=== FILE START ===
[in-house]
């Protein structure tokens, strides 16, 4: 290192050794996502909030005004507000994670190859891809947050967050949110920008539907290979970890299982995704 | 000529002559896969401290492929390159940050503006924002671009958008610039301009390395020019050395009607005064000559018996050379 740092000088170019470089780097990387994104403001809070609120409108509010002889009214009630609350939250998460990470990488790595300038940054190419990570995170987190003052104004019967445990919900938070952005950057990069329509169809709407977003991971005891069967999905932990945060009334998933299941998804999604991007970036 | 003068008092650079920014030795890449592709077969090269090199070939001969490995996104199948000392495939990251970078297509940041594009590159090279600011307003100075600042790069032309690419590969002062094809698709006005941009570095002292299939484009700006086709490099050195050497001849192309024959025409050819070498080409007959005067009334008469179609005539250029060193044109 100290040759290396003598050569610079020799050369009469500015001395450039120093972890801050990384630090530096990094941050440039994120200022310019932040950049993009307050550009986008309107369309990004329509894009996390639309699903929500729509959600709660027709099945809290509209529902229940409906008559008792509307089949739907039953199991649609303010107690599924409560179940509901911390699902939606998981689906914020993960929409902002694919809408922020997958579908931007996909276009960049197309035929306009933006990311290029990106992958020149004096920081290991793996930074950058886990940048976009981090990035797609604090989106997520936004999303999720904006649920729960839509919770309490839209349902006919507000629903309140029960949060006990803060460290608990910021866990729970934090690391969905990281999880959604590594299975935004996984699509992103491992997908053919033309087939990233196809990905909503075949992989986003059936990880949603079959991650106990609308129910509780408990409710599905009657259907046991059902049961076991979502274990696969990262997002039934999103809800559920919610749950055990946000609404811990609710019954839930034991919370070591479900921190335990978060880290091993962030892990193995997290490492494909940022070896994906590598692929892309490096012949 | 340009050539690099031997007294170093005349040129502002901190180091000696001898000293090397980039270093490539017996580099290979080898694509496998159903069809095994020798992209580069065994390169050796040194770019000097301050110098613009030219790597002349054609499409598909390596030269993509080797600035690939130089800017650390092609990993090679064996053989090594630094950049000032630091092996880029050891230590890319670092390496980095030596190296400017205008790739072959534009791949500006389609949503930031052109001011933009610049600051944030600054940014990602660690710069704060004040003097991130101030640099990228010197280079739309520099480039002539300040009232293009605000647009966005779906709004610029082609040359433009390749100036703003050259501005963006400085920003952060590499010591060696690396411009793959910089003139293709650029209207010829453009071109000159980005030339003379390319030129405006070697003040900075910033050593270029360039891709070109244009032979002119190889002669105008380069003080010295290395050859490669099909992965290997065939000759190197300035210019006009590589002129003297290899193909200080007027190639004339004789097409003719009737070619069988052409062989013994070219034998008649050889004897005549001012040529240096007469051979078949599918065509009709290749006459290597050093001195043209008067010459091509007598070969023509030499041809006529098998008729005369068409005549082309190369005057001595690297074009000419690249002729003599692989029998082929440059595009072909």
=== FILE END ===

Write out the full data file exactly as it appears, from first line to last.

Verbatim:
[in-house]
């Protein structure tokens, strides 16, 4: 290192050794996502909030005004507000994670190859891809947050967050949110920008539907290979970890299982995704 | 000529002559896969401290492929390159940050503006924002671009958008610039301009390395020019050395009607005064000559018996050379 740092000088170019470089780097990387994104403001809070609120409108509010002889009214009630609350939250998460990470990488790595300038940054190419990570995170987190003052104004019967445990919900938070952005950057990069329509169809709407977003991971005891069967999905932990945060009334998933299941998804999604991007970036 | 003068008092650079920014030795890449592709077969090269090199070939001969490995996104199948000392495939990251970078297509940041594009590159090279600011307003100075600042790069032309690419590969002062094809698709006005941009570095002292299939484009700006086709490099050195050497001849192309024959025409050819070498080409007959005067009334008469179609005539250029060193044109 100290040759290396003598050569610079020799050369009469500015001395450039120093972890801050990384630090530096990094941050440039994120200022310019932040950049993009307050550009986008309107369309990004329509894009996390639309699903929500729509959600709660027709099945809290509209529902229940409906008559008792509307089949739907039953199991649609303010107690599924409560179940509901911390699902939606998981689906914020993960929409902002694919809408922020997958579908931007996909276009960049197309035929306009933006990311290029990106992958020149004096920081290991793996930074950058886990940048976009981090990035797609604090989106997520936004999303999720904006649920729960839509919770309490839209349902006919507000629903309140029960949060006990803060460290608990910021866990729970934090690391969905990281999880959604590594299975935004996984699509992103491992997908053919033309087939990233196809990905909503075949992989986003059936990880949603079959991650106990609308129910509780408990409710599905009657259907046991059902049961076991979502274990696969990262997002039934999103809800559920919610749950055990946000609404811990609710019954839930034991919370070591479900921190335990978060880290091993962030892990193995997290490492494909940022070896994906590598692929892309490096012949 | 340009050539690099031997007294170093005349040129502002901190180091000696001898000293090397980039270093490539017996580099290979080898694509496998159903069809095994020798992209580069065994390169050796040194770019000097301050110098613009030219790597002349054609499409598909390596030269993509080797600035690939130089800017650390092609990993090679064996053989090594630094950049000032630091092996880029050891230590890319670092390496980095030596190296400017205008790739072959534009791949500006389609949503930031052109001011933009610049600051944030600054940014990602660690710069704060004040003097991130101030640099990228010197280079739309520099480039002539300040009232293009605000647009966005779906709004610029082609040359433009390749100036703003050259501005963006400085920003952060590499010591060696690396411009793959910089003139293709650029209207010829453009071109000159980005030339003379390319030129405006070697003040900075910033050593270029360039891709070109244009032979002119190889002669105008380069003080010295290395050859490669099909992965290997065939000759190197300035210019006009590589002129003297290899193909200080007027190639004339004789097409003719009737070619069988052409062989013994070219034998008649050889004897005549001012040529240096007469051979078949599918065509009709290749006459290597050093001195043209008067010459091509007598070969023509030499041809006529098998008729005369068409005549082309190369005057001595690297074009000419690249002729003599692989029998082929440059595009072909």